**Introduction**

Analysis of variance (ANOVA) exists in order to determine whether there is an effect of an independent variable with more than two levels on a dependent variable that is continuously distributed. ANOVA can be accompanied by Tukey’s *post hoc* test in order to identify pairwise differences between individual levels of the independent variable. Don’t worry if that sounds complicated: This blog entry shows you how simple it is to carry out an ANOVA followed by Tukey’s test in R.

**Load Dataset**

Let’s load R’s built-in plant growth dataset:

data <- PlantGrowth

print(data)

These data measure plant growth as a function of three independent conditions or groups: (a) A control group, (b) treatment 1, and (c) treatment 2. The independent variable is group, the dependent variable is weight, and data is the name given to the data frame that holds these two variables.

**Load Package**

Let’s make sure you have gplots installed:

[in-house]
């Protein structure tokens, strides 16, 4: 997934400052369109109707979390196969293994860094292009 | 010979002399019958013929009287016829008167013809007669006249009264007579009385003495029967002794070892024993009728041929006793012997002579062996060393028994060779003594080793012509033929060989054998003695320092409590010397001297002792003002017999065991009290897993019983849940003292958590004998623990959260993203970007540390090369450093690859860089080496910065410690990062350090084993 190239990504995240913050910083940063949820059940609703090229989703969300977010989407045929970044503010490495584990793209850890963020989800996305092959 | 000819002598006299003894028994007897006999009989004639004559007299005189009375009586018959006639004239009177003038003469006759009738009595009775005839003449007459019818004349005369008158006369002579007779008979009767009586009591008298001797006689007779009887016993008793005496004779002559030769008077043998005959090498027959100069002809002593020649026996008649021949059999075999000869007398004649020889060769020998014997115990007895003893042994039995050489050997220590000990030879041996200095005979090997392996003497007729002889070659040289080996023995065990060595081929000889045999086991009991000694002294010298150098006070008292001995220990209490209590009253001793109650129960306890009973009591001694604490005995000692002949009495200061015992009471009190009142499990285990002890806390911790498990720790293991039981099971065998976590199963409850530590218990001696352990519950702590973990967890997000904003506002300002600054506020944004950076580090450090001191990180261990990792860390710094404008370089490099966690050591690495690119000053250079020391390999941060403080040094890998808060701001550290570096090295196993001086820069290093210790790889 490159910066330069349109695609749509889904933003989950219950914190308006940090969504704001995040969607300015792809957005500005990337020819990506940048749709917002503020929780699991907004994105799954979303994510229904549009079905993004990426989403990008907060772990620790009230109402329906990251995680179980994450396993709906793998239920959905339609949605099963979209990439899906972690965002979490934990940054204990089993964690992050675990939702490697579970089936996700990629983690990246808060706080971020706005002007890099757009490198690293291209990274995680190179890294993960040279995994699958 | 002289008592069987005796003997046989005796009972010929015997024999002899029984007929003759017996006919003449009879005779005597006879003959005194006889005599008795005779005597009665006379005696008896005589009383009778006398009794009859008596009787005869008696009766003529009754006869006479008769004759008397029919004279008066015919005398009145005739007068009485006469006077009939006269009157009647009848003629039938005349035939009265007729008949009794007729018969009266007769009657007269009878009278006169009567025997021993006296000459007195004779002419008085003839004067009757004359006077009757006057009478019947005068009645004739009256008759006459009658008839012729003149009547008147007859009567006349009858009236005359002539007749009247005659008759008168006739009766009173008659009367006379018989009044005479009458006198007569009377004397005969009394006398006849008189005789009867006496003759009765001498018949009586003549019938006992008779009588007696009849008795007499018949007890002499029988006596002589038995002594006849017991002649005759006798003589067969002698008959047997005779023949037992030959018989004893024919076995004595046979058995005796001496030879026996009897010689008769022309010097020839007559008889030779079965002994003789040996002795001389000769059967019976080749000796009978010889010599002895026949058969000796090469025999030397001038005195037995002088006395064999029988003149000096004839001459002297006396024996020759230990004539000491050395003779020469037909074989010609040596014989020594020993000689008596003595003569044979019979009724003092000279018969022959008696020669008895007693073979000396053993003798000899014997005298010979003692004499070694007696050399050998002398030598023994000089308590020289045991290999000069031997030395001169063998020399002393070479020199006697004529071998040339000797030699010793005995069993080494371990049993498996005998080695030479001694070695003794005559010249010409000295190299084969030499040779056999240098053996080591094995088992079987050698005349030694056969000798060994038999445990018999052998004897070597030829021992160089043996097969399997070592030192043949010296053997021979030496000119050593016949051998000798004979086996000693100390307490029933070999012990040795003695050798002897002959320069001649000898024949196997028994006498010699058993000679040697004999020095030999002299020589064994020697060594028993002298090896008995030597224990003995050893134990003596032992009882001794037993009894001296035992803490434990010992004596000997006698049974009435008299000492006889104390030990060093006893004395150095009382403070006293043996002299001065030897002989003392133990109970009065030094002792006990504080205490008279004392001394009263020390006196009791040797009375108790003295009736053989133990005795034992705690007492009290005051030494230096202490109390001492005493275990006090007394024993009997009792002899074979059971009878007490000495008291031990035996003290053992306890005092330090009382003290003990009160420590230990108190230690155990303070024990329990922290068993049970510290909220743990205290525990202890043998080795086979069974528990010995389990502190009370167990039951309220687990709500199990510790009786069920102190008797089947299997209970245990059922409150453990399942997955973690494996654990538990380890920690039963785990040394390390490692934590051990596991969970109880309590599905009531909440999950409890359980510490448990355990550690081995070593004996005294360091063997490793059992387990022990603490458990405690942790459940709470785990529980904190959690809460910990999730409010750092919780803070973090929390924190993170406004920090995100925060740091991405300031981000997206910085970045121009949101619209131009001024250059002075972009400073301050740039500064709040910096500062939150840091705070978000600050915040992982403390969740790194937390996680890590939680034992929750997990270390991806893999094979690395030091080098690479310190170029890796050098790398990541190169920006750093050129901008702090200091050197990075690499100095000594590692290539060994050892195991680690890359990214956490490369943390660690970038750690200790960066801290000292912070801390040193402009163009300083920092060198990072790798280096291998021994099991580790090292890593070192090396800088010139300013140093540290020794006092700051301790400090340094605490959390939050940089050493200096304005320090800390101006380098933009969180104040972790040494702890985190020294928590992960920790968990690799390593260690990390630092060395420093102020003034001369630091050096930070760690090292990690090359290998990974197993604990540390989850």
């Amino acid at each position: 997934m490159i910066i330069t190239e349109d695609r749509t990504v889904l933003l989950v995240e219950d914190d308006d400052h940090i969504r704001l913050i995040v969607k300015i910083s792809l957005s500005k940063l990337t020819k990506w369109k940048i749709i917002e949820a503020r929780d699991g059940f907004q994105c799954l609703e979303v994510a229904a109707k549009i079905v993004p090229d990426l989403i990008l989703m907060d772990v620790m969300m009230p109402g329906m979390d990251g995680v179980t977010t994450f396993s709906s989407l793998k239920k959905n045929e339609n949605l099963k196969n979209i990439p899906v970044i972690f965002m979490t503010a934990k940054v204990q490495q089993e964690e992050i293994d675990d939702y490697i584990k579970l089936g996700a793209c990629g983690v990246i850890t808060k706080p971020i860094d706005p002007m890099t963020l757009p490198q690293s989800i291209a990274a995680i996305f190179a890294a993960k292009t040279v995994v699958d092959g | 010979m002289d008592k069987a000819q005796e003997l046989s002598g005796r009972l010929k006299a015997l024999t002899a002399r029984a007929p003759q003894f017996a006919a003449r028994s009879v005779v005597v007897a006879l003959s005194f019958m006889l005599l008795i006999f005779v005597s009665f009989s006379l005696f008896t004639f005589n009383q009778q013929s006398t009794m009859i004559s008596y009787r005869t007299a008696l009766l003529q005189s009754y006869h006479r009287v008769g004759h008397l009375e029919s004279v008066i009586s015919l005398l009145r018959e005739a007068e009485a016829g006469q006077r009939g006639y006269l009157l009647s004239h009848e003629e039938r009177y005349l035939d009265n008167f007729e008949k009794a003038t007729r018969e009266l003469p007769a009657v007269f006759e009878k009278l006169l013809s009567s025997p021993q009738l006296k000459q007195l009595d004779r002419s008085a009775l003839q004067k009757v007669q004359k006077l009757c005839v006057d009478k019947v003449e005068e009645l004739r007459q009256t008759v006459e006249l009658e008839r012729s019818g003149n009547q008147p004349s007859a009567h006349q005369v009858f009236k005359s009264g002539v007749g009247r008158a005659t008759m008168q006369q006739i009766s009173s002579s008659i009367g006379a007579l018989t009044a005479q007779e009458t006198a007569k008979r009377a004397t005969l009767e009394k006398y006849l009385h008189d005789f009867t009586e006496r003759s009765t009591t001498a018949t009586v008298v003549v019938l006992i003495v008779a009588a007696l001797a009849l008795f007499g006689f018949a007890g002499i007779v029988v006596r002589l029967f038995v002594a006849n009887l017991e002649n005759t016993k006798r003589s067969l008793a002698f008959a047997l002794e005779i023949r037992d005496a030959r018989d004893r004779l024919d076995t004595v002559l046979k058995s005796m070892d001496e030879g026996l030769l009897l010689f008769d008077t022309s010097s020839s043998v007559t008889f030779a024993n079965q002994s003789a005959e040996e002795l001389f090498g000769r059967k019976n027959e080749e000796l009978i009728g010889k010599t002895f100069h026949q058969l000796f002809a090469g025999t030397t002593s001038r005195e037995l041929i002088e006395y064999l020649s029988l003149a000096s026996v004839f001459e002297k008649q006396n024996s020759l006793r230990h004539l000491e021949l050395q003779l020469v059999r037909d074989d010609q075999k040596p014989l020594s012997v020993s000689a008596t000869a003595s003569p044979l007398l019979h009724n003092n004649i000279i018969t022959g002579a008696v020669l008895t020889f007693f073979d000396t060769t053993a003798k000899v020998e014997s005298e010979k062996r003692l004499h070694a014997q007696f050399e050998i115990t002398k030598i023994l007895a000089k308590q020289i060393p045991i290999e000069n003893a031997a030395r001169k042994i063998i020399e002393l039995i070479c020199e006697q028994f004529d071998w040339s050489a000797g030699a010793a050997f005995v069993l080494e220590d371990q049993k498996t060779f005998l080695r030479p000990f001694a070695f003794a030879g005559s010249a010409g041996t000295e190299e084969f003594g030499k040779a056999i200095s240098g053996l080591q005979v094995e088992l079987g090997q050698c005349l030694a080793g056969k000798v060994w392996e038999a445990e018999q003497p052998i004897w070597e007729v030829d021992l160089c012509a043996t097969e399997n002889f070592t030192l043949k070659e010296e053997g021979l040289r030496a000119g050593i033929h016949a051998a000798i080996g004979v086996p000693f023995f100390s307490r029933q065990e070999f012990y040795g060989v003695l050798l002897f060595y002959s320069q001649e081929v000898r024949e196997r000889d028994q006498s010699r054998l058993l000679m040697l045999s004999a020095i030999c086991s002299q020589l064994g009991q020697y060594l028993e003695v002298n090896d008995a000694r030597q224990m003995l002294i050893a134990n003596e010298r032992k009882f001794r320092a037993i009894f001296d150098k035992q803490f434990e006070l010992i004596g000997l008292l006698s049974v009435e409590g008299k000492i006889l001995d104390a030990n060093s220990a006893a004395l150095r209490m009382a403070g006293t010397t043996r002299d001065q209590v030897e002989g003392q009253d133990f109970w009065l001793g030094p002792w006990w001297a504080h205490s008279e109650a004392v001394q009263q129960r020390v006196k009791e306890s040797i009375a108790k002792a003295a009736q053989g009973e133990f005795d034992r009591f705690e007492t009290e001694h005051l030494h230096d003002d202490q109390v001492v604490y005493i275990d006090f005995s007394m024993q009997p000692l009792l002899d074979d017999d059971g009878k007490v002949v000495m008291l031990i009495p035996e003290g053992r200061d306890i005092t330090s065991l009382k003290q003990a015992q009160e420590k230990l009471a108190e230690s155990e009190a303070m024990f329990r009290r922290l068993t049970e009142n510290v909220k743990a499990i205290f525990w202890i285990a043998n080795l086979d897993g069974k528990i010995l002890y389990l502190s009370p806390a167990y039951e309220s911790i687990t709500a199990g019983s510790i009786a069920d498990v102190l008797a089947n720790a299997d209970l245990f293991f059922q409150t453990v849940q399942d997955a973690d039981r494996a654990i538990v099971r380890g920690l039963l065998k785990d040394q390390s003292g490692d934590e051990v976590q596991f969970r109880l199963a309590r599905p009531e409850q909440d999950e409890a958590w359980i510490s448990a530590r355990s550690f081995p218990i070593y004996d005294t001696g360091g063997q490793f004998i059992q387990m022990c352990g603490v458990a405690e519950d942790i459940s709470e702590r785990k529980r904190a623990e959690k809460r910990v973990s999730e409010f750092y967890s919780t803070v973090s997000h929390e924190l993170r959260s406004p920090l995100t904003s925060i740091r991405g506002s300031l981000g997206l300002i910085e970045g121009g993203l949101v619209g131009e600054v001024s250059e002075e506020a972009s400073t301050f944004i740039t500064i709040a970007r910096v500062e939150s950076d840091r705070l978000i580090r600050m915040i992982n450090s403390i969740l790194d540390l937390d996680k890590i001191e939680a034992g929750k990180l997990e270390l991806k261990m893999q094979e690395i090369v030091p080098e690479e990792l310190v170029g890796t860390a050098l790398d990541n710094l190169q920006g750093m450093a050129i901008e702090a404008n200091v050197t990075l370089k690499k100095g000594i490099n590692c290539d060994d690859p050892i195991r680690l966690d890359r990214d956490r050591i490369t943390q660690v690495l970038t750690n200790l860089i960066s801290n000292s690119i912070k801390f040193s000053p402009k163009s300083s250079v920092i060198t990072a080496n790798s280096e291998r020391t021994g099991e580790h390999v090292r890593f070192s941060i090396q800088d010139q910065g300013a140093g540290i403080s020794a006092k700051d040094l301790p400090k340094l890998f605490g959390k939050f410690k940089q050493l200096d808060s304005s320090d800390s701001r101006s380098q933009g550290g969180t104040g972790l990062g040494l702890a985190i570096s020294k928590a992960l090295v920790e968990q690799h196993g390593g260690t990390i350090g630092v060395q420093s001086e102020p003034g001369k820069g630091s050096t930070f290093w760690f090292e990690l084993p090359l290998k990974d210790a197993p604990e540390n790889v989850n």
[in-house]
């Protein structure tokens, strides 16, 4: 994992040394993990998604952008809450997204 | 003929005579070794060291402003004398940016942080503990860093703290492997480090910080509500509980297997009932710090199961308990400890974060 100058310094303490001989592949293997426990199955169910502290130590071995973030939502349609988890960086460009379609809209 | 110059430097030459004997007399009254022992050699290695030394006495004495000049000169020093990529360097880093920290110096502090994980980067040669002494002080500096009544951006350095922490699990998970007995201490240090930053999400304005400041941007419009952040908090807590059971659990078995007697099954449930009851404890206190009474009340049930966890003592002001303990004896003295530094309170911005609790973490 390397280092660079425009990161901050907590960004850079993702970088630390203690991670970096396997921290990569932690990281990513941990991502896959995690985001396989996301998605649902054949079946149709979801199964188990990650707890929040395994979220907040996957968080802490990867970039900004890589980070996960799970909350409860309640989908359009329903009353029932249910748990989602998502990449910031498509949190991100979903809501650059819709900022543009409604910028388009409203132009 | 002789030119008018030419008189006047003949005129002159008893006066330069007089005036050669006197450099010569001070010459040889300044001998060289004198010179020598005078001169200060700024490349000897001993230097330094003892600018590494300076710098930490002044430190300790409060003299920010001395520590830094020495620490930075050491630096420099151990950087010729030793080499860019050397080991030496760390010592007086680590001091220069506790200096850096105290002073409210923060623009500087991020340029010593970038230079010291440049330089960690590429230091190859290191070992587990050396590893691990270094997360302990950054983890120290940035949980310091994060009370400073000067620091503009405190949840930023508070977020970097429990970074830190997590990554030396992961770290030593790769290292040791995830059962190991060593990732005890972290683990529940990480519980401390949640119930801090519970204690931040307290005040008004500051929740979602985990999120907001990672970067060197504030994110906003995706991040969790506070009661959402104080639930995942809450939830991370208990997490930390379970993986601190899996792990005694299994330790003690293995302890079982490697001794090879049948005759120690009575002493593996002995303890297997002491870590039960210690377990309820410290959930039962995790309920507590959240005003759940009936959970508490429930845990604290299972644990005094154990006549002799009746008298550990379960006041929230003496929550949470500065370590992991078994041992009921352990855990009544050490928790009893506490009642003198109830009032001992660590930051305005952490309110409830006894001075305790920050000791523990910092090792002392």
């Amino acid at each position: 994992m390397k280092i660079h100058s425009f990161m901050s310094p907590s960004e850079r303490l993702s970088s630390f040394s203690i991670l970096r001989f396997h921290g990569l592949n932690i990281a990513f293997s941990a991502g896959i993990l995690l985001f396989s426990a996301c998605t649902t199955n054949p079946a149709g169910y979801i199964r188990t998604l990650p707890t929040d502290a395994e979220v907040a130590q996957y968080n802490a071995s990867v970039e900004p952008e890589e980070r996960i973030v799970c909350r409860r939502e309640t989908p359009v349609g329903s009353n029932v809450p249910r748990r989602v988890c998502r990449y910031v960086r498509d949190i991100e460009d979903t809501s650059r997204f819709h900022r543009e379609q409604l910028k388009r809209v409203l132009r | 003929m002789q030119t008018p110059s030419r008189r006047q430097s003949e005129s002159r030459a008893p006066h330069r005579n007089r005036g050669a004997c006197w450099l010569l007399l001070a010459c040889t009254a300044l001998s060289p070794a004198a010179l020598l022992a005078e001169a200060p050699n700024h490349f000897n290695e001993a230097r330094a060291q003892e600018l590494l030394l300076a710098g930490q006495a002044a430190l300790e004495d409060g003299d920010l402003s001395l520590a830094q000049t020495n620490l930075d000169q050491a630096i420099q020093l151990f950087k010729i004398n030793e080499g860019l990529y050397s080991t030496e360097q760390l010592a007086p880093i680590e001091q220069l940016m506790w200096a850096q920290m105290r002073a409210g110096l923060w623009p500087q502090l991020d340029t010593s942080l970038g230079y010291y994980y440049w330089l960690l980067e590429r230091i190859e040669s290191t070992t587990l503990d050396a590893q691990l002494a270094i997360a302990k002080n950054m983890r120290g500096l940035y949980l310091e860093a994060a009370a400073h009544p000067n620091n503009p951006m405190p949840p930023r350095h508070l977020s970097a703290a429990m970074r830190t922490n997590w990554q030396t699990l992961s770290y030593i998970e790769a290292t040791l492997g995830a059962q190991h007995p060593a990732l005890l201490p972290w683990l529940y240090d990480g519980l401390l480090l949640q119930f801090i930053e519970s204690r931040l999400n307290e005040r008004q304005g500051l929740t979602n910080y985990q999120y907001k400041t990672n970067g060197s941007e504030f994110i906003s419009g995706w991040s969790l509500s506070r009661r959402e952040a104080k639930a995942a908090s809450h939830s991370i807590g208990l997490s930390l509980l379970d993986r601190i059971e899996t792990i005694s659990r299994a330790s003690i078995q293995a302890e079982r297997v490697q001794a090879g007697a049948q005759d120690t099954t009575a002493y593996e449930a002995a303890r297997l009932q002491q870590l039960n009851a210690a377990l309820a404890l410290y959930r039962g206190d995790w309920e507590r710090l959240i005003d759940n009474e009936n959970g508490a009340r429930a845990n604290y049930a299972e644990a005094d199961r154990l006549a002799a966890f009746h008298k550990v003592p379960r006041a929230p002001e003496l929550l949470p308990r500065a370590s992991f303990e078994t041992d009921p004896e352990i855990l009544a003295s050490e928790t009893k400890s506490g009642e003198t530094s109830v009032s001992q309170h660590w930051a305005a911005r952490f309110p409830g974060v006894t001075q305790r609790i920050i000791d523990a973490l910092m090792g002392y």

install.packages('gplots')

**Run the ANOVA**

Here’s the code for running the ANOVA in R on the selected data:

mod.aov <- aov(weight~group, data=data)

summary(mod.aov)

**Results and Interpretation**

Here are the results:

The ANOVA model is significant, *F*(2, 27) = 4.85, *p *= .0159.

However, on its own, this result only tells us that there is some effect of group on weight. We need the Tukey pairwise comparison in order to identify the magnitude and statistical significance of weight differences between the groups. Try the following code:

TukeyHSD(mod.aov)

Here’s what you get:

Here we see that the only significant difference is between treatment 2 and treatment 1, *p* = .012. The mean weight associated with treatment 2 is 0.865 higher than the mean weight associated with treatment 1.

**Graphing**

Now let’s visualize the weight distributions as a function of group:

library("gplots")

plotmeans(weight ~ group, data = data, frame = FALSE,

xlab = "Treatment", ylab = "Weight",

main="Mean Plot with 95% CI")

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